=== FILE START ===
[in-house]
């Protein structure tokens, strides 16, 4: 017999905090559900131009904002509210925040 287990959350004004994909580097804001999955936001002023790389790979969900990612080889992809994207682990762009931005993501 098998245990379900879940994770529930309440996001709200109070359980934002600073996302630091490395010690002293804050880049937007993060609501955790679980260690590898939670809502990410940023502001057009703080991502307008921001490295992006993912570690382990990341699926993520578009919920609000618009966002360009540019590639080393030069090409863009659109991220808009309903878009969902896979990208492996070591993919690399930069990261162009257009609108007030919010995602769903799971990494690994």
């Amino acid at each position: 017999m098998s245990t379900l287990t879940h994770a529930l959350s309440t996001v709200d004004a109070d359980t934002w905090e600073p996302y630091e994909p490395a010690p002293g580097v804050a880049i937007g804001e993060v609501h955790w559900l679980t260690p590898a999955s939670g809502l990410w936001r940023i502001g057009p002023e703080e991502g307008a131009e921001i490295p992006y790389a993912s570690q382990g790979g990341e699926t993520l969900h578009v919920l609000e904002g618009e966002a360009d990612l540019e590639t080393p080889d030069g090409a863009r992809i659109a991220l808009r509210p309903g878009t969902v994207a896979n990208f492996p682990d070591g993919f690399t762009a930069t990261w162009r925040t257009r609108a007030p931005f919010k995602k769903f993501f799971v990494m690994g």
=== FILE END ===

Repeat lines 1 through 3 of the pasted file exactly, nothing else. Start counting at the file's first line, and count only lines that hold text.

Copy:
[in-house]
């Protein structure tokens, strides 16, 4: 017999905090559900131009904002509210925040 287990959350004004994909580097804001999955936001002023790389790979969900990612080889992809994207682990762009931005993501 098998245990379900879940994770529930309440996001709200109070359980934002600073996302630091490395010690002293804050880049937007993060609501955790679980260690590898939670809502990410940023502001057009703080991502307008921001490295992006993912570690382990990341699926993520578009919920609000618009966002360009540019590639080393030069090409863009659109991220808009309903878009969902896979990208492996070591993919690399930069990261162009257009609108007030919010995602769903799971990494690994």
């Amino acid at each position: 017999m098998s245990t379900l287990t879940h994770a529930l959350s309440t996001v709200d004004a109070d359980t934002w905090e600073p996302y630091e994909p490395a010690p002293g580097v804050a880049i937007g804001e993060v609501h955790w559900l679980t260690p590898a999955s939670g809502l990410w936001r940023i502001g057009p002023e703080e991502g307008a131009e921001i490295p992006y790389a993912s570690q382990g790979g990341e699926t993520l969900h578009v919920l609000e904002g618009e966002a360009d990612l540019e590639t080393p080889d030069g090409a863009r992809i659109a991220l808009r509210p309903g878009t969902v994207a896979n990208f492996p682990d070591g993919f690399t762009a930069t990261w162009r925040t257009r609108a007030p931005f919010k995602k769903f993501f799971v990494m690994g």